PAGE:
So what does that mean for the American worker when they are forced to compete with someone who makes $0.35 an hour in Vietnam while they’re making $35.00 an hour [in the US]?
This does not mean we’re against trade. We can actually craft good trade agreements. Good trade agreements can't be crafted behind closed doors, in secret, and using a “Fast Track” mechanism. We're fighting fast track tooth and nail, with everything we can. We need everybody’s help, including students on campus, to stop Fast Track.
We believe if we stop fast track, we can actually manage the amount of people actually who want to come into this country. If you go back and visit Mexican farmers, they'll tell you horror stories. I recommend to people a book called Illegal [Add publication and link to the resources section] which is written entirely by immigrants themselves, undocumented immigrants themselves documenting why they came here, without [exception], each one of these Mexican [immigrants] who came here said if it wasn't for NAFTA, they have no business actually for being here.
So we’ve got to look inward and look at our own policies…. If our government's entire job becomes making sure that low-wage jobs are available for US corporations, for US corporations to profit, our government has ceased from representing its own people. Instead, it's only representing a few global corporations who profit from our misery.
Don Bazley: What's your view on the role that Pres. Obama is playing in this pushing the fast track?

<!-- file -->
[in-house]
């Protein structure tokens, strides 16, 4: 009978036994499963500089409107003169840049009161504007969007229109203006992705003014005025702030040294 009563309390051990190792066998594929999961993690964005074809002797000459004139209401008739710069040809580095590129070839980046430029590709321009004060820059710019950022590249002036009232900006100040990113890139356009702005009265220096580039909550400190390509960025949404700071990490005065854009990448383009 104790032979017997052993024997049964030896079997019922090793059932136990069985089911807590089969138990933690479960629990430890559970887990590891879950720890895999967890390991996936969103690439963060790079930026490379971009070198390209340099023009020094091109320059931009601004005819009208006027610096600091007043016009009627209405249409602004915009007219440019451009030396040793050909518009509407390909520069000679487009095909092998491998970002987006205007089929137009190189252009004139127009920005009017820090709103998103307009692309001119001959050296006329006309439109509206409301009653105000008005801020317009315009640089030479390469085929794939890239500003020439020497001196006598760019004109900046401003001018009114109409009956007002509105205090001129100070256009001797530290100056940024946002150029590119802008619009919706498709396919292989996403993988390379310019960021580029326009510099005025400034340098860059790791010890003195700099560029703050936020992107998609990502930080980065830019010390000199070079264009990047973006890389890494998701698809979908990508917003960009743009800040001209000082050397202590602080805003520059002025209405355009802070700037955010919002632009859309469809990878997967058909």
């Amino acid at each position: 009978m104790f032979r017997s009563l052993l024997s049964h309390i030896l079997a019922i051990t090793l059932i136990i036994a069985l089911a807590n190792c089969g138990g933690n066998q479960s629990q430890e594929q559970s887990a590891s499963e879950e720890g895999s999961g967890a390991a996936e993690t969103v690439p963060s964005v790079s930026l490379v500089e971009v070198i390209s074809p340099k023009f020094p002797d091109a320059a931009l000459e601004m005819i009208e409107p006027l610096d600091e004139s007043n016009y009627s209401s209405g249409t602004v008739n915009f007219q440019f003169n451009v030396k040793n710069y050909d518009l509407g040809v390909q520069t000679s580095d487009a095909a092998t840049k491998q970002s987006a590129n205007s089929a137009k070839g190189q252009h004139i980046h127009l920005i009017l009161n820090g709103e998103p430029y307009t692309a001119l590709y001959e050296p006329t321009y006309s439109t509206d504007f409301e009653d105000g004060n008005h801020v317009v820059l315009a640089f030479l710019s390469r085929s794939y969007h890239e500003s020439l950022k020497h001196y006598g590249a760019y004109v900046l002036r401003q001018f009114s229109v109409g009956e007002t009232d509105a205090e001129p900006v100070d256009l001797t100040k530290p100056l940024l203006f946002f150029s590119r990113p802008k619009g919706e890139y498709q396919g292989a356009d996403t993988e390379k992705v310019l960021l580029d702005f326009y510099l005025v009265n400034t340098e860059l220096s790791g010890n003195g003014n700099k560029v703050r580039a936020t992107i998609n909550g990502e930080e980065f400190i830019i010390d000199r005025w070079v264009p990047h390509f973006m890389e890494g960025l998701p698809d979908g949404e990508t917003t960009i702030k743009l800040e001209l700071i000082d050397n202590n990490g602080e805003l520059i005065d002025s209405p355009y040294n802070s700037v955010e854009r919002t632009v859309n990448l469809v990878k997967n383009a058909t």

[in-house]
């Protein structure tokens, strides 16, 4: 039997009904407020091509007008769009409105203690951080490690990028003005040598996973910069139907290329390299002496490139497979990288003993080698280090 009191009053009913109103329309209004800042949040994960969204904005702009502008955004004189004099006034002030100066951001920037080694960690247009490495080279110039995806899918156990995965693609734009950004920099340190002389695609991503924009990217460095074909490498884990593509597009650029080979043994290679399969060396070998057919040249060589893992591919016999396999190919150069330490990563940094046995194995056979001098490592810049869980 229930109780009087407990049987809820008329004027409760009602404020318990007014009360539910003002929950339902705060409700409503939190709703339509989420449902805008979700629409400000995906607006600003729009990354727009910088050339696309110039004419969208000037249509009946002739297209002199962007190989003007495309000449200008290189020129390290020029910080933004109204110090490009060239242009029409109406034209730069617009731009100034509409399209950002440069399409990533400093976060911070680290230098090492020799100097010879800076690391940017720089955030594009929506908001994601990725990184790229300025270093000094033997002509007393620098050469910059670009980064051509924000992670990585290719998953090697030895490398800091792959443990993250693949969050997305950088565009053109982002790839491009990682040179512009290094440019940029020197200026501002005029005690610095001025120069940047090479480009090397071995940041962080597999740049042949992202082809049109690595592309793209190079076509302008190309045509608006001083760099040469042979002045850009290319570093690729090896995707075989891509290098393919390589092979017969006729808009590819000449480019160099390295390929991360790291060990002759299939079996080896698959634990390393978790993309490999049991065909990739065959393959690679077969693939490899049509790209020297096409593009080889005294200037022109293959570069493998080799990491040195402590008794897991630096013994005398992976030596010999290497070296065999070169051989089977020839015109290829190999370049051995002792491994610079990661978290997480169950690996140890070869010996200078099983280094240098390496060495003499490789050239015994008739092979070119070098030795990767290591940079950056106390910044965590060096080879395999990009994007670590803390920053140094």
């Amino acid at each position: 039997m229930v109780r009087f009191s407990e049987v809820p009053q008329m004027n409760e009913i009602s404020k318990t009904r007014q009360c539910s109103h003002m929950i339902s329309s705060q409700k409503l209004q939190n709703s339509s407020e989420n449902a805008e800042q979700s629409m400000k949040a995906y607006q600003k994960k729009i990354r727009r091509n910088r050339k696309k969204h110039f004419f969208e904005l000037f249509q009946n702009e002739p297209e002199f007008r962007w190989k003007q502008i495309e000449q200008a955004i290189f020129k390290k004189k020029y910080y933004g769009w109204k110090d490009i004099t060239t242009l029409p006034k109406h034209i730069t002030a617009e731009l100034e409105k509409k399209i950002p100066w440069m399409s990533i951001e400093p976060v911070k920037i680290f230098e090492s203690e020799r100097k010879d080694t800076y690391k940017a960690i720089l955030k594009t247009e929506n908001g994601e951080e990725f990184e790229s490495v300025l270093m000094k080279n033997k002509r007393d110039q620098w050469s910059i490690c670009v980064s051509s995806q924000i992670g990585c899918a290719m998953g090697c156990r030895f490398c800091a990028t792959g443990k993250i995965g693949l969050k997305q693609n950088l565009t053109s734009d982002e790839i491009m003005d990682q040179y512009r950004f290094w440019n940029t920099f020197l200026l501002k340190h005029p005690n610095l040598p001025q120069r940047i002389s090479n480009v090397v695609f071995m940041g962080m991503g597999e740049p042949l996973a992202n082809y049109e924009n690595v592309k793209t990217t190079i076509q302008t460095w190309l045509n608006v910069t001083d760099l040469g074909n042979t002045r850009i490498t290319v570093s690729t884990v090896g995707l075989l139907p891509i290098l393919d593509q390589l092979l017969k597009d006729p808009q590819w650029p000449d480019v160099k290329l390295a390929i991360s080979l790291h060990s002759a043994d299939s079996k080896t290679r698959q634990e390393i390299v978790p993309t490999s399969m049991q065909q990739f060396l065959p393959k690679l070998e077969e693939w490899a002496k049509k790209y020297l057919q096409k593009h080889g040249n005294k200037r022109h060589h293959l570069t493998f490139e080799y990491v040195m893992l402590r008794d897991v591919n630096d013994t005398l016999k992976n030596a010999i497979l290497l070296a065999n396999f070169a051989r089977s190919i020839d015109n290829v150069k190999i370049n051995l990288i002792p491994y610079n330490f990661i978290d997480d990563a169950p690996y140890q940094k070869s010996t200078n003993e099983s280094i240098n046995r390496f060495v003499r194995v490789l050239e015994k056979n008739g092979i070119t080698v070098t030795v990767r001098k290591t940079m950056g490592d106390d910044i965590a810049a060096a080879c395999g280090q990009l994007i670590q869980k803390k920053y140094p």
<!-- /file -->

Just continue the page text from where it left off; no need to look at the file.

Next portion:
Tefere Gebre: I think we need a system change, not presidential change. Pres. Obama unfortunately got elected with a system that we have. That is true, even from the labor movement's perspective… our politics have led our agenda instead of our agenda leading our politics. When you elect someone and the people they surround themselves with, their trusted advisors don't come from the value system that you come from, you get results like we're getting with free trade with this president.
I like this president and I agree with this president on a lot of things. I think he has done a lot of great things. I just vehemently disagree with him when it comes to Fast Track and the TPP. This is a president who told us if you elect me, I'll re-negotiate NAFTA. I remember [Obama] in a debate pointing his finger at Hillary Clinton, saying: if you vote for me, I'll re-negotiate NAFTA. This does not re-negotiate NAFTA - it puts NAFTA on steroids.
We have to be a movement that’s willing to call out our foes and our friends when they are wrong and when they're gambling with the lives of American workers.